Stephen Crane accomplished much in his short life. Dead from tuberculosis at 28, the author left behind a body of work that captivated readers and significantly influenced writers like Ernest Hemingway. His first novel, Maggie, narrated the titular character’s fall from grace with a frank moral ambiguity that is now ubiquitous in contemporary fiction, film, and TV, but at the time was essentially unseen. Yet not only did Crane help pioneer modern narrative style, of course his most famous book, The Red Badge of Courage, remains well-read and enjoyed to this very day.
Stephen Crane was born in Newark, New Jersey, in 1871, and would begin a necessarily early career for such a brief life. Here are six facts about the beloved and influential American writer.
1. He had a strenuous Methodist upbringing
Stephen Crane’s parents were devout Methodists. His mother led a crusade against drinking, even showing as a demonstration the way an egg in a glass will curdle when exposed to alcohol. To boot, Crane’s father was a Methodist minister, who condemned not only booze, but frivolous enjoyments like theatre and novels.
2. He grew up fast
For a writer to become a major novelist by his early 20s (Crane was 23 when he wrote The Red Badge of Courage), it is not so surprising that the milestones of life came to him fast. Crane not only contracted tuberculosis very young, but began reading at age 4. He took to vices early, too, having smoked cigarettes and drunk a glass beer while at the fair by the age of 6.
3. He had an exciting start
Crane wrote the first draft of his debut novel, Maggie, while at the University of Syracuse, which he entered with only the vague idea of wanting to become a journalist (he experimented with mining engineering, but failed the classes). He rented an East Village apartment in Manhattan when he revised his manuscript, which concerned the seedy and impoverished underworld of Manhattan’s tenement, brothels, and taverns. No one would publish the risque book, and Crane self-published it under the pseudonym Johnston Smith, and his friends threw him a jubilant party. An impressed William Dean Howells even invited the talented young upstart to tea.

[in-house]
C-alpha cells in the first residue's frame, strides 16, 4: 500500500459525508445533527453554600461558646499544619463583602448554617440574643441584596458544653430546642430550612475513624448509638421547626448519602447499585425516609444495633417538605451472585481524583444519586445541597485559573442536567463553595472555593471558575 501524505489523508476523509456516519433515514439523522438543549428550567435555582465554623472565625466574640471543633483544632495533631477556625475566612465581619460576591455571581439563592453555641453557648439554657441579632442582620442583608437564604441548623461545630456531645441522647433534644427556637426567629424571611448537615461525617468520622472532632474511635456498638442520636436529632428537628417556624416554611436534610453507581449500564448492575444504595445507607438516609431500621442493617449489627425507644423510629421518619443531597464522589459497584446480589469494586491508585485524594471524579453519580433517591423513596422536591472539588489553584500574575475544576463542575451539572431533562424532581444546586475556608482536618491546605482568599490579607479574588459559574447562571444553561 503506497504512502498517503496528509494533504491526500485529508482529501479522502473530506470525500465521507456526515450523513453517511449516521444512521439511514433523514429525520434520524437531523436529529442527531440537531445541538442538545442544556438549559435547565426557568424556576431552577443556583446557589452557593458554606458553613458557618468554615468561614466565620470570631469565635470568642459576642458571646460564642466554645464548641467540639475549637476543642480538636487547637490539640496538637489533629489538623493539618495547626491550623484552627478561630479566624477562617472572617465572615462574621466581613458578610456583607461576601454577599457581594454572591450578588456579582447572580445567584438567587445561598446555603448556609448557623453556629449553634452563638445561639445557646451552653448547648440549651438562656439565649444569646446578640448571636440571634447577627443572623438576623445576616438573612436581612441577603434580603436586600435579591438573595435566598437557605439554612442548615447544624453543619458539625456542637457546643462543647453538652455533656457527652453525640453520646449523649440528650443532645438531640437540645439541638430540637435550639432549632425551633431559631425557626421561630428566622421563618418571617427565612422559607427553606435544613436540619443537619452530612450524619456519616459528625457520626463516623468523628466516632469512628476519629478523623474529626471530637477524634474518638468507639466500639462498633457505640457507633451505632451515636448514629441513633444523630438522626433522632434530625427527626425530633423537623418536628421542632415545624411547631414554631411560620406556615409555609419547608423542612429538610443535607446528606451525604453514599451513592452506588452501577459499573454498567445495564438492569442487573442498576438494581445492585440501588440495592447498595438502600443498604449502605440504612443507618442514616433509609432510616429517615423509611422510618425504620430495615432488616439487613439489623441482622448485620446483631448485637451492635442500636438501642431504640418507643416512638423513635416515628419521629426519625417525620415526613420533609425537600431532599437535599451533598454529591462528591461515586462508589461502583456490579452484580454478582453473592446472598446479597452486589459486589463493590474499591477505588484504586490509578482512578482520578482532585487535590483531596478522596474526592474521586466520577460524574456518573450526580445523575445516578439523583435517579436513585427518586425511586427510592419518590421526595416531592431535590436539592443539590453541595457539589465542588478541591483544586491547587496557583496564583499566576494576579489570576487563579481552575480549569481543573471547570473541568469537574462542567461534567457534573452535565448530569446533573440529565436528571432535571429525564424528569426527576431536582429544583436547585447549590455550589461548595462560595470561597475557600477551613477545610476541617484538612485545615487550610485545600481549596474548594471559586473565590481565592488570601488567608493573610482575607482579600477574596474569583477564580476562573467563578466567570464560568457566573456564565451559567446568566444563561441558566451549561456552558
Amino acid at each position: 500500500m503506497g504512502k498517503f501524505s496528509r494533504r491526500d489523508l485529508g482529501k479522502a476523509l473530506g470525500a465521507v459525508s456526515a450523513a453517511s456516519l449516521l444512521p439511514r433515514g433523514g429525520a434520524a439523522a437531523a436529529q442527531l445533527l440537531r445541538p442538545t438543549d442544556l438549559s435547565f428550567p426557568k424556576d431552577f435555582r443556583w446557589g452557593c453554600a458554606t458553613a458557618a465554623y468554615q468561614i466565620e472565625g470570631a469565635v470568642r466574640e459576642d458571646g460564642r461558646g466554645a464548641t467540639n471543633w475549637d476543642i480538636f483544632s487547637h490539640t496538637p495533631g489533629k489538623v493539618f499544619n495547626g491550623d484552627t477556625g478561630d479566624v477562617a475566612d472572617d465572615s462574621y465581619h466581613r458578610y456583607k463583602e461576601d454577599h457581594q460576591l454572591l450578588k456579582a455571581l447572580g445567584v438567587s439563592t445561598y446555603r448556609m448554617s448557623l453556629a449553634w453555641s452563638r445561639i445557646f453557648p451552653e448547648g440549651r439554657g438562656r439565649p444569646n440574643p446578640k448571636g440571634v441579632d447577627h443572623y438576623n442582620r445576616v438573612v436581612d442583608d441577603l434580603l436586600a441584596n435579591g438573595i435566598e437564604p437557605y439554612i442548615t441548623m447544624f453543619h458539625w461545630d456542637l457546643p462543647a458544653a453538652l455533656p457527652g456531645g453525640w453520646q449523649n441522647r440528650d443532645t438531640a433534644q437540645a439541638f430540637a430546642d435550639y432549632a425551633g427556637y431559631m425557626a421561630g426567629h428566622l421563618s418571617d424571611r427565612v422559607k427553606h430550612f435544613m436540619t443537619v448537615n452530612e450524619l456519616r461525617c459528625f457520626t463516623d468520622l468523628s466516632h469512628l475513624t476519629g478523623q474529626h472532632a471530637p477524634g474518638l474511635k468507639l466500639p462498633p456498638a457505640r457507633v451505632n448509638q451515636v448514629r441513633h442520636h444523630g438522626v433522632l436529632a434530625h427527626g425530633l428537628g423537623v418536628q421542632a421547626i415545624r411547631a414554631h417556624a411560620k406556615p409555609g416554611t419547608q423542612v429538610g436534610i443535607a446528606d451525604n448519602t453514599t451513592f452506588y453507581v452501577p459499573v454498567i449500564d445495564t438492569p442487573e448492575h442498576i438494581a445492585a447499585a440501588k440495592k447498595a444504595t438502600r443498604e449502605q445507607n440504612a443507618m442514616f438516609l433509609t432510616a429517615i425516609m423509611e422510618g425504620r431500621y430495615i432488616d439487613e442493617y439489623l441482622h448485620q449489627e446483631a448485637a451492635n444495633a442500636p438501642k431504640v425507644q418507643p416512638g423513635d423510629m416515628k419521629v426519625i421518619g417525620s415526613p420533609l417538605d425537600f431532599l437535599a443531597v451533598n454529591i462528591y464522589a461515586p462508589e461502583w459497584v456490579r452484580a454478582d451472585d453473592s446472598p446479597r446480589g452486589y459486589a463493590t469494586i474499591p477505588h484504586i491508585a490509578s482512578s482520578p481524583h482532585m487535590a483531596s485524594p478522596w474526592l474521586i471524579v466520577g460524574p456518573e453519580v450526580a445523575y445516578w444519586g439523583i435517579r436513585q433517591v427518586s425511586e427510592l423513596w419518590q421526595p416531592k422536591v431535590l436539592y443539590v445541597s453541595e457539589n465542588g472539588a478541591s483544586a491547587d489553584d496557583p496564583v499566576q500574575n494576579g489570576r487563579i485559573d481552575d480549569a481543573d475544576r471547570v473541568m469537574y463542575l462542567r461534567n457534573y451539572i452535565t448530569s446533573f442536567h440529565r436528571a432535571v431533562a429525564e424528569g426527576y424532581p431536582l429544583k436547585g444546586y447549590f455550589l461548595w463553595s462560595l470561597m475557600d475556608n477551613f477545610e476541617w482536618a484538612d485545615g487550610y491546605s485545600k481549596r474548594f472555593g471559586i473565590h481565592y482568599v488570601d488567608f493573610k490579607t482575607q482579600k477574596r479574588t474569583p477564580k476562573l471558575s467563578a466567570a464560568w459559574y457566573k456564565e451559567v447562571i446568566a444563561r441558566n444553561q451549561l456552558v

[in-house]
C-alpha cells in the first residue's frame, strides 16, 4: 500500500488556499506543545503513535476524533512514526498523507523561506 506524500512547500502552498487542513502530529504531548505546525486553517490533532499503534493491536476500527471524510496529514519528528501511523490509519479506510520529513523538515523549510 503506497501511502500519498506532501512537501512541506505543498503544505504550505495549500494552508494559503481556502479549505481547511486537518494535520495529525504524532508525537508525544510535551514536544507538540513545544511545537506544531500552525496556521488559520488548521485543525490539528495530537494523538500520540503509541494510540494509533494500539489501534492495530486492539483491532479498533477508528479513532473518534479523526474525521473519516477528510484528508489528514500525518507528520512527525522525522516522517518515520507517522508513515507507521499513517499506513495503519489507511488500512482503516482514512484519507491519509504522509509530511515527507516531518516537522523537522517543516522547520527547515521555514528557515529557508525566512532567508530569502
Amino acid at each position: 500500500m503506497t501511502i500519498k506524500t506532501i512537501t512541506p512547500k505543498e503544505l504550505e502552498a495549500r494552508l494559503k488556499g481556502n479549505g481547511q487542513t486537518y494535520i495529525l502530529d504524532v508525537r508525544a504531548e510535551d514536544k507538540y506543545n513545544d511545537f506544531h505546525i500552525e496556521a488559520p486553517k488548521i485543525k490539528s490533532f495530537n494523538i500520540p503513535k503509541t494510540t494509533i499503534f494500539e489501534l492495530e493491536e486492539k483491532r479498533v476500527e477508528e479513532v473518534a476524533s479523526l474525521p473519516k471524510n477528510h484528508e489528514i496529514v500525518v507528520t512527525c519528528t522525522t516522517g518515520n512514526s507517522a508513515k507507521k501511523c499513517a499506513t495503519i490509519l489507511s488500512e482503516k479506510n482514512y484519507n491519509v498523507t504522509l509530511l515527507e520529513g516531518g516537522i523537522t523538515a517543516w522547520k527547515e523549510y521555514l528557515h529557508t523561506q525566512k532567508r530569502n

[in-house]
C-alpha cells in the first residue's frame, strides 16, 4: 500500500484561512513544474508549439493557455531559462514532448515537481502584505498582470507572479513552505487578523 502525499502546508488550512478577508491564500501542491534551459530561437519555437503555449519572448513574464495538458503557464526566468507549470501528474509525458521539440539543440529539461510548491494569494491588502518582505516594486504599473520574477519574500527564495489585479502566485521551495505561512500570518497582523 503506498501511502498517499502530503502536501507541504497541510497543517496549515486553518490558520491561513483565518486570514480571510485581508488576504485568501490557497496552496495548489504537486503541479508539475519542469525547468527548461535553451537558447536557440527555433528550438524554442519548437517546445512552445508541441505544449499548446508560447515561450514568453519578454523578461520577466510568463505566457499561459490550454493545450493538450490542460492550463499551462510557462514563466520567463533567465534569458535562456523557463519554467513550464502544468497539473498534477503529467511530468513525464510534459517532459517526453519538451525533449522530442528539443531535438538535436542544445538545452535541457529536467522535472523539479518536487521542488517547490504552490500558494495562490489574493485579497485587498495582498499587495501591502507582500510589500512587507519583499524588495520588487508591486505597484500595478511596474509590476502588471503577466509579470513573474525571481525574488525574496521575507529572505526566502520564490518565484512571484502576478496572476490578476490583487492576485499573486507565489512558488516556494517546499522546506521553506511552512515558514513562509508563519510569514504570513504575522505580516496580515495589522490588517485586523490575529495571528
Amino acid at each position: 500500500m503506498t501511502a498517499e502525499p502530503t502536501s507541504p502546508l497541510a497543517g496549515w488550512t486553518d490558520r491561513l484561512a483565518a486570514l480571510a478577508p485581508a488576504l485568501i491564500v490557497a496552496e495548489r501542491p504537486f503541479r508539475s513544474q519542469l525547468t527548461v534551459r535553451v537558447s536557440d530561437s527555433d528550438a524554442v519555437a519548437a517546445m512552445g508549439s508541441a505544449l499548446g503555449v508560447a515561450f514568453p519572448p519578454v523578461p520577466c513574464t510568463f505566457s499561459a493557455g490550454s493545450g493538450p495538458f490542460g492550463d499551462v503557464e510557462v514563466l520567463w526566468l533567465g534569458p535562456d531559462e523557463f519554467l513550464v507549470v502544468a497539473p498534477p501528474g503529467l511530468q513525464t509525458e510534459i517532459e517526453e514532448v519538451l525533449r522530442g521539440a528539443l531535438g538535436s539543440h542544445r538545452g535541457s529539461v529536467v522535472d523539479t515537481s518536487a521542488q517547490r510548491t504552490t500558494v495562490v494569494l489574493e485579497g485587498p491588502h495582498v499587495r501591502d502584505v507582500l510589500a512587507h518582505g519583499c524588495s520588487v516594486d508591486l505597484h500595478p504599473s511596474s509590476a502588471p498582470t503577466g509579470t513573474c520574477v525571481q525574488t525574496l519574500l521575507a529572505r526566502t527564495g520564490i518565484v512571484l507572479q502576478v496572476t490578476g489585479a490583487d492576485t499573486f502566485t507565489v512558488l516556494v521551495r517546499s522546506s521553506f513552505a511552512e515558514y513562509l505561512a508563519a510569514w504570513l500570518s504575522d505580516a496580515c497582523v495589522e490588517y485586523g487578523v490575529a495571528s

4. He had a marketing mind
To promote his yellow-covered, self-published debut, Crane hired four men to read the book conspicuously along the elevated train along the Bowery. Though a clever early instance of guerrilla marketing, the tactic had no appreciable impact on sales.
5. He wrote about war so well, people thought he was a veteran
The young Crane was born after the Civil War that he depicted in The Red Badge of Courage, but that didn’t stop people from presuming that such rich depiction must have come from a writer who knew the experience of war firsthand. “The extremely vivid touches of detail convince us that he has had personal experience of the scenes he depicts,” wrote the Saturday Review. Later, as a reporter on the Greco-Turkish War, Crane would witness the din of battle with his own eyes. His knowledge of the real thing would lead him to confess to the writer Joseph Conrad that his own depictions of battle was “all right.”
6. He stuck his neck out for the marginalized, and suffered the consequences
Stephen Crane spent time reporting on the Tenderloin, a section of midtown Manhattan known for its brothels, transgressive amusements, and illicit economy. One day, he was helping a prostitute named Dora Clark onto a cable car when a policeman arrested her and her friend for soliciting. Crane thought it was wrong to arrest her for doing nothing wrong, and to save her Crane claimed to be her husband.
Clark was arrested anyway, and Crane was deterred by police from meddling in the case, but appeared nonetheless to testify the next morning. “Do citizens have no duties?” he wrote in his defense in the newspaper the next day, but his reputation was already being dragged by its association with a socially disgraced urban environment. Even Theodore Roosevelt, police commissioner at the time and a fan of Crane’s writing, would cease his friendship with Crane, and his career as a reporter was essentially destroyed by the scandal.
The author would spend the last three years of his life traveling and writing, making visits to Cuba and England and Greece, before dying in a German sanatorium in 1900.
*For more information, see Caleb Crain’s biography of Stephen Crane in The New Yorker.